When an Arrow Misses the Target…

This Sunday's gospel is from Luke 15:1-32 and features 3 stories: the Good Shepherd, the Lost Coin and the Prodigal Son. The following is a homily by Fr Michael Tate who has kindly agreed to our printing it here.

These little parables were told by Jesus in answer to the complaint of the Pharisees that he 'welcomes sinners and eats meals with them'. After all, sinners should be shunned, for fear of contamination. Jesus simply answers that they are precious to him and worth seeking out.

Who are the ones he seeks out? Sinners. Who are 'sinners'?

If we think of sinners as those who deliberately break some moral rule then we are not really on Jesus' wavelength. Of course, one way of looking at sin and sinners is to look at the rules.

I was a member of the Parole Board for some years and I dealt with prisoners convicted of breaking the rules of the Criminal Code, and I lecture on violations of the rules of warfare, such as the deliberate massacre of innocent civilians to advance some military cause. Yes, some sinners are rather easily able to be seen in the rule-breaking stereotype. It seems to be deep in the Christian psyche that one's moral status is determined by whether one keeps the rules or breaks the rules. But that is not how Jesus thought.

The word used for sin in the Gospels is 'hamartia'. It comes from the world of archery and refers to an arrow falling short of the mark, an arrow which flies off target. The target for human beings is sharing in the life of God, ultimately with our transformed bodies pulsing with divine life and energy. We might call that the long range target. But we are constantly presented with nearer-range targets such as opportunities for generosity, compassion, acts of justice, unselfish love, courage in the face of adversity. The centre, the bulls-eye, of such close range targets, is perfectly aligned with the centre of the long-range target, so that in centring on what is immediately presented to us we are in fact centring on the ultimate target.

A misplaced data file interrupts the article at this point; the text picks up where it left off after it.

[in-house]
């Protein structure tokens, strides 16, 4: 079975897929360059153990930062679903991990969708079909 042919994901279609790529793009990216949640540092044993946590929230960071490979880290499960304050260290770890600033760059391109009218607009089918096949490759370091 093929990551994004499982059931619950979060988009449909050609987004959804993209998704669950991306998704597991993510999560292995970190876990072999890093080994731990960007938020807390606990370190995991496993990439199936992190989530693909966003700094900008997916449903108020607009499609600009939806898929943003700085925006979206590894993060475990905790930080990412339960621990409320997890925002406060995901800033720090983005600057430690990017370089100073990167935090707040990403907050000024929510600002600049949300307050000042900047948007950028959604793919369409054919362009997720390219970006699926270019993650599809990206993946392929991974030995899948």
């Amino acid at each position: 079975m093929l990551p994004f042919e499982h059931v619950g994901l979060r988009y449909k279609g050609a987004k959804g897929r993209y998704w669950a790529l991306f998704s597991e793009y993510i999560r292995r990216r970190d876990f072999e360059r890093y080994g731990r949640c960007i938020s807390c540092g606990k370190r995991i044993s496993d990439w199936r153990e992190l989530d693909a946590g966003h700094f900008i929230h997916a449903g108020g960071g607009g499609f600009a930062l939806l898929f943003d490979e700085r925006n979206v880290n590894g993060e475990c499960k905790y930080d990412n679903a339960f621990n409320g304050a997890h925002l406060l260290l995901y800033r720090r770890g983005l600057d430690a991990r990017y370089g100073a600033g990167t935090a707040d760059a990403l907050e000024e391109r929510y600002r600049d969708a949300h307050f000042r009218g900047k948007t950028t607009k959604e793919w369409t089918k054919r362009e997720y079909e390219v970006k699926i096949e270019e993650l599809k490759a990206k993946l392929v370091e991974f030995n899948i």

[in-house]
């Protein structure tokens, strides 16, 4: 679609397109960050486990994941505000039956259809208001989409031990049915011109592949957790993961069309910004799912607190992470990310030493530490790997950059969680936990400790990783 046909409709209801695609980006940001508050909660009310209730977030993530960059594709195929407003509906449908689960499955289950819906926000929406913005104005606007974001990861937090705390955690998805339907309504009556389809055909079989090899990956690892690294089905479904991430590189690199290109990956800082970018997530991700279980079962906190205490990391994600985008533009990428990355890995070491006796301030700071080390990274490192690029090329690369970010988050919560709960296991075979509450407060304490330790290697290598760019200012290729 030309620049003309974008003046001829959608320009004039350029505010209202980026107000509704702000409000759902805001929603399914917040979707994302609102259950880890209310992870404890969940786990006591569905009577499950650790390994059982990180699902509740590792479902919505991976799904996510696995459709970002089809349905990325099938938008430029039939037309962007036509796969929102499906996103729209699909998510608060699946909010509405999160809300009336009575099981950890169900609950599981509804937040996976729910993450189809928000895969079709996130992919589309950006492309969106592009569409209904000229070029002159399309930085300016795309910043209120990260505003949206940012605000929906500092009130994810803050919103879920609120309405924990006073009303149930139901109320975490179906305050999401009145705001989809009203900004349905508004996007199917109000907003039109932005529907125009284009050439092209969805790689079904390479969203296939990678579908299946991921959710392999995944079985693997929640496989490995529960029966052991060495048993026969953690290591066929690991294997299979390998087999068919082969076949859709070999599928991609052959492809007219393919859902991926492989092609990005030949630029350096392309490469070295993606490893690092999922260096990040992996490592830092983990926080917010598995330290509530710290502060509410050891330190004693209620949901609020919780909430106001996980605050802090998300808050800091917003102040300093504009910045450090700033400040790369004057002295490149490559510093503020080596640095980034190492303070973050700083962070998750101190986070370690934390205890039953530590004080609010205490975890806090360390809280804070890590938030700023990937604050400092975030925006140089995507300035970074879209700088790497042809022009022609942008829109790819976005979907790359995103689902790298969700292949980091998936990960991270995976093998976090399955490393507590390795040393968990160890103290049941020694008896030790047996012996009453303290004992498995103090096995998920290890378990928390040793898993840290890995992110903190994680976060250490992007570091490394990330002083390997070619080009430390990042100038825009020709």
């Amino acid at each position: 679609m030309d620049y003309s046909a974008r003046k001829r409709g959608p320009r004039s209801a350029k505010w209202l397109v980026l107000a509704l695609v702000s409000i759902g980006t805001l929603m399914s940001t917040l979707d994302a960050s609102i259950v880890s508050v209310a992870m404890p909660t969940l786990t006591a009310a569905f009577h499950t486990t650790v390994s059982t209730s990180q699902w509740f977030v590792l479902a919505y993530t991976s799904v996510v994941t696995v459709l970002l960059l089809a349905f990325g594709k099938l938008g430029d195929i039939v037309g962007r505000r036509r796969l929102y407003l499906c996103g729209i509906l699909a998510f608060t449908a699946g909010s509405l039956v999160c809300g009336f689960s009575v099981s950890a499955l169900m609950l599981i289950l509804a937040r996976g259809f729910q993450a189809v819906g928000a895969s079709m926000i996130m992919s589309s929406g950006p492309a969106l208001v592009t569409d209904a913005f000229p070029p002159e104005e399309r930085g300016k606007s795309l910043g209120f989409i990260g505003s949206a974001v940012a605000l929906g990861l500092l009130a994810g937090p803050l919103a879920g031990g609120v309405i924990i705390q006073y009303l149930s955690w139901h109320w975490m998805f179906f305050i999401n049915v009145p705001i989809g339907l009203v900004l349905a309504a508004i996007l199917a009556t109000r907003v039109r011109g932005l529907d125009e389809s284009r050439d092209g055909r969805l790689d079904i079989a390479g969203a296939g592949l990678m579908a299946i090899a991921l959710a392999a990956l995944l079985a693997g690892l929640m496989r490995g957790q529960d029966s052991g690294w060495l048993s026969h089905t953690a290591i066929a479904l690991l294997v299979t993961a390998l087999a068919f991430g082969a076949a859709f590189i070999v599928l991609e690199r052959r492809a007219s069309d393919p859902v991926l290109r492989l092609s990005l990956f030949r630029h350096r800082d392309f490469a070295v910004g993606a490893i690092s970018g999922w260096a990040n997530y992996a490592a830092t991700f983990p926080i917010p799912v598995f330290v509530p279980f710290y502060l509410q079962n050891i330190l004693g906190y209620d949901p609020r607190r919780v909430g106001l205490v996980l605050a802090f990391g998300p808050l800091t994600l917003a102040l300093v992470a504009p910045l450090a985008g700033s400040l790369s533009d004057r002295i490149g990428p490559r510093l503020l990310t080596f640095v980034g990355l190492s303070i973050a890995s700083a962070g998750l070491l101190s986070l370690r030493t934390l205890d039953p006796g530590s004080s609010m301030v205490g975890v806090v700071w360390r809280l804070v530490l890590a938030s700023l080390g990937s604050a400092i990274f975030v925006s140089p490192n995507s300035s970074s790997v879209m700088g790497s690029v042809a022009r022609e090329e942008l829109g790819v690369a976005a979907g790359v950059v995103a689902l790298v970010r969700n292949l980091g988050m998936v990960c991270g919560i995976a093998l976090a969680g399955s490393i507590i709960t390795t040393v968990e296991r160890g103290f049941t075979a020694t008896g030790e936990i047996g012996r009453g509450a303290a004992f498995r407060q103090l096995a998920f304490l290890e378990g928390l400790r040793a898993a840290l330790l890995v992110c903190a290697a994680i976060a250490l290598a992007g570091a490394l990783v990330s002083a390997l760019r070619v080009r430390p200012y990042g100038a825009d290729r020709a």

Most of us, a fair bit of the time when presented with a real-life situation, fall short of the mark. We shoot astray. We are off-target. This is usually through negligence, laziness, failing to discipline or train ourselves. But, occasionally, we can deliberately and maliciously fire the arrow into the ground. This is deliberate mortal sin which can destroy our relationship with God and we need the forgiveness and hospitality of God to encourage us to aim better. That is why the Jesus of the Gospels invited people who were sinners to share in a meal with Him. He wanted them to be close to Him so that he could encourage them to become the archers they were able to be.

He still issues that invitation. He invites us to share in the Mass which has many dimensions, but one of which is clearly a sacred meal in which He shares His presence under the appearance of bread and wine. Another aspect is to realise that the Mass is a re-enactment of Jesus Christ's expert drawing of the bow, letting fly and perfectly hitting the mark in his life, death, resurrection and ascension to heavenly glory. Each Mass brings us closer to that target of heavenly glory.

© Fr Michael Tate

Community Mass

It was lovely having a number of Year 8 students, parents and teachers at the Community Mass this morning. Thank you to all the students who read or took on other ministries. The Community Mass is a joyous Eucharist that ripples out into our homes, parishes and wider community. Everyone is welcome. Chapel, Friday mornings, 8:00-8:30.

© Dorothy Woodward - Emmaus Productions

Parish Life

Sacramental Program

We are delighted to congratulate Juliette Steens who will be confirmed this weekend by Bishop Sproxton at Holy Rosary Parish, Nedlands.

Details of parish sacramental programs for 2014 will become available in Term 4. In the meantime, for any questions about the Family-focused, Parish-based School-supported Sacramental Program, please contact : lumley.mary-anne@johnxxiii.edu.au